Aim. This study evaluated whether specific actual performance could accurately predict body function levels and upper limb use in the real-life functioning of poststroke hemiparesis patients to aid in choosing the most appropriate rehabilitation exercises. Methods. We measured the time taken for poststroke patients to move small objects with the paralyzed hand and investigated how the measurement could estimate upper extremity motor impairment and hand usage during activities of daily living (ADL). We examined 86 stroke patients (age 66 ± 16 years) whose upper extremity motor paralysis was measured using the Fugl-Meyer assessment (FMA) and Southampton Hand Assessment Procedure (SHAP), and patient-reported ADL was investigated using the Jikei Assessment Scale for Motor Impairment in Daily Living (JASMID). To identify the time required to perform each SHAP item, we employed a linear regression analysis. The prediction formula was used in the linear regression analysis, and the coefficient of determination (R2) was applied to compare each component item score that was obtained with the predicted values derived from the linear regression analysis. Results. The most easily accomplished task was Heavy Power in the SHAP. The R2 between the SHAP Heavy Power item score and the FMA scores was moderate (R2 = 0.344, P<0.0001), whereas the R2 with the JASMID score was low (R2 = 0.126, P<0.001). Conclusions. By measuring the time it takes for poststroke hemiparesis patients to hold and move an object, we developed a prediction formula for upper extremity motor function and hand dexterity.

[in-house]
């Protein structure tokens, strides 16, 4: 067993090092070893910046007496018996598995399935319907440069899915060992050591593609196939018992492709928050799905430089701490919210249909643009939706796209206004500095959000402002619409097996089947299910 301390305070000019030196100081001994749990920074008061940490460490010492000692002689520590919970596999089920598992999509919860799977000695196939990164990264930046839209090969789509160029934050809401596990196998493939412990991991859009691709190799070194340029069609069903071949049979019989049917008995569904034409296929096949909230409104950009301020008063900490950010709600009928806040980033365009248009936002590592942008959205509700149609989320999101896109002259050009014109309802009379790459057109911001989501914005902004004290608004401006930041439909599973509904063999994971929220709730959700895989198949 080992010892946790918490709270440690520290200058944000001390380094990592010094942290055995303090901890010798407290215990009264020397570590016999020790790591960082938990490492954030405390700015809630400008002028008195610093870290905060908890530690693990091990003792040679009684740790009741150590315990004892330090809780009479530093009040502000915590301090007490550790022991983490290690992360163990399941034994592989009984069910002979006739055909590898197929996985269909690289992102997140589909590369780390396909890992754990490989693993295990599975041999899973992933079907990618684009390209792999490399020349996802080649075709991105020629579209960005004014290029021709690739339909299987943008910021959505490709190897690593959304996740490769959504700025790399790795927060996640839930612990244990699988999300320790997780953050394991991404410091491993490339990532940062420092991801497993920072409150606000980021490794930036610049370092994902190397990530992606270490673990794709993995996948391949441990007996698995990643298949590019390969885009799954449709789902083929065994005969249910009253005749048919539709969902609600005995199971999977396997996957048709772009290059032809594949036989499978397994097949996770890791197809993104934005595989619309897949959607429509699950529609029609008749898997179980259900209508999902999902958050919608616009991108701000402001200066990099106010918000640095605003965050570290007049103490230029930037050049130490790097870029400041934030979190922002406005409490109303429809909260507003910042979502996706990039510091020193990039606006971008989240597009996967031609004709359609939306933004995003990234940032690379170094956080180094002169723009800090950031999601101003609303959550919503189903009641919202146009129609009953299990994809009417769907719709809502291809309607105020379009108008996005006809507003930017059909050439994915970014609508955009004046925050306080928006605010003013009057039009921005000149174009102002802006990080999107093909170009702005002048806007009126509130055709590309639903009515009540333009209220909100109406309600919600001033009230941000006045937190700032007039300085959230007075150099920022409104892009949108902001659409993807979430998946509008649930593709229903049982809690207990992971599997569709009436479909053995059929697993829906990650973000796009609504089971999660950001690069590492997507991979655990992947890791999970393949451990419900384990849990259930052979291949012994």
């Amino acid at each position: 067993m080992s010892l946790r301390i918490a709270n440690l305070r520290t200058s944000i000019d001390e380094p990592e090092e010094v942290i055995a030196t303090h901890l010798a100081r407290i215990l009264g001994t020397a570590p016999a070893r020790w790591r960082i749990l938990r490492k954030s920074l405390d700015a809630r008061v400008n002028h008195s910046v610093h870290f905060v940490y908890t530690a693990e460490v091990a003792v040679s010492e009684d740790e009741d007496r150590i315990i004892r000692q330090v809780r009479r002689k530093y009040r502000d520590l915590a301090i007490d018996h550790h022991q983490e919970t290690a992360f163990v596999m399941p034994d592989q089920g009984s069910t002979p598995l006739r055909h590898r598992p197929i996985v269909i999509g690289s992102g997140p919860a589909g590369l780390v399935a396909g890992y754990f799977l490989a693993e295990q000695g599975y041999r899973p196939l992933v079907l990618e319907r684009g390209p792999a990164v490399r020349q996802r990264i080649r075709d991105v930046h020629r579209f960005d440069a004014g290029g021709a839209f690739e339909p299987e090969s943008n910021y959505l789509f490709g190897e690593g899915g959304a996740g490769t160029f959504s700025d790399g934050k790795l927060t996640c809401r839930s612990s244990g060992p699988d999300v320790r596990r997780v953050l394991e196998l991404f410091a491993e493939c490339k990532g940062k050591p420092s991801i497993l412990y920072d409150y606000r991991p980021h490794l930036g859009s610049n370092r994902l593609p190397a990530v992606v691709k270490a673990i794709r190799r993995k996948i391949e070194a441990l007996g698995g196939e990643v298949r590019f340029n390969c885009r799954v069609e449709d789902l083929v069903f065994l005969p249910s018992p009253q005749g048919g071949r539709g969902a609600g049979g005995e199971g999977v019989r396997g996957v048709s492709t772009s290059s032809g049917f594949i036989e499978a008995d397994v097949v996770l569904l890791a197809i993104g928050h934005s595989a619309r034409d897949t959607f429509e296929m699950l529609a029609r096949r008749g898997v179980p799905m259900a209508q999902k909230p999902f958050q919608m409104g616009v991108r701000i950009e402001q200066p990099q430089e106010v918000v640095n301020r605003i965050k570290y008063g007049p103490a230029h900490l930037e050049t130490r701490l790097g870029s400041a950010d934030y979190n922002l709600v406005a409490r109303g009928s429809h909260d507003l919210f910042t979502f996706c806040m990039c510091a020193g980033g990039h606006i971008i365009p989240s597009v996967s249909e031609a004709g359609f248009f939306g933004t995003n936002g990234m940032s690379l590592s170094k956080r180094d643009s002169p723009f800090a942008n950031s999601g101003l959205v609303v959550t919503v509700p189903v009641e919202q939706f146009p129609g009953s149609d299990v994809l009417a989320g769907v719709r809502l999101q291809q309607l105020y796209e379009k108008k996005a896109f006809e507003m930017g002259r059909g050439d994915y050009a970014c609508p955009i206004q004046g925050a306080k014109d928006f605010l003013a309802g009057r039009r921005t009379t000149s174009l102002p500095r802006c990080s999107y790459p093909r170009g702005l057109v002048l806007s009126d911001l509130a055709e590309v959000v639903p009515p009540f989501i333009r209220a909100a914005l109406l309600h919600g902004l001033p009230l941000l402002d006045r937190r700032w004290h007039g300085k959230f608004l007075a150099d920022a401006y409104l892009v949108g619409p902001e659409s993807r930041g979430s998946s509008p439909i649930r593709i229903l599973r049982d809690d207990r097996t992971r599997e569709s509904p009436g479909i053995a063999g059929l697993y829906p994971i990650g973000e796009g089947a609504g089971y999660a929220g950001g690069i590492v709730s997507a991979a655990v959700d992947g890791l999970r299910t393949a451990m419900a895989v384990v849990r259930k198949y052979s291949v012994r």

ASJC Scopus subject areas
- Biochemistry, Genetics and Molecular Biology(all)
- Immunology and Microbiology(all)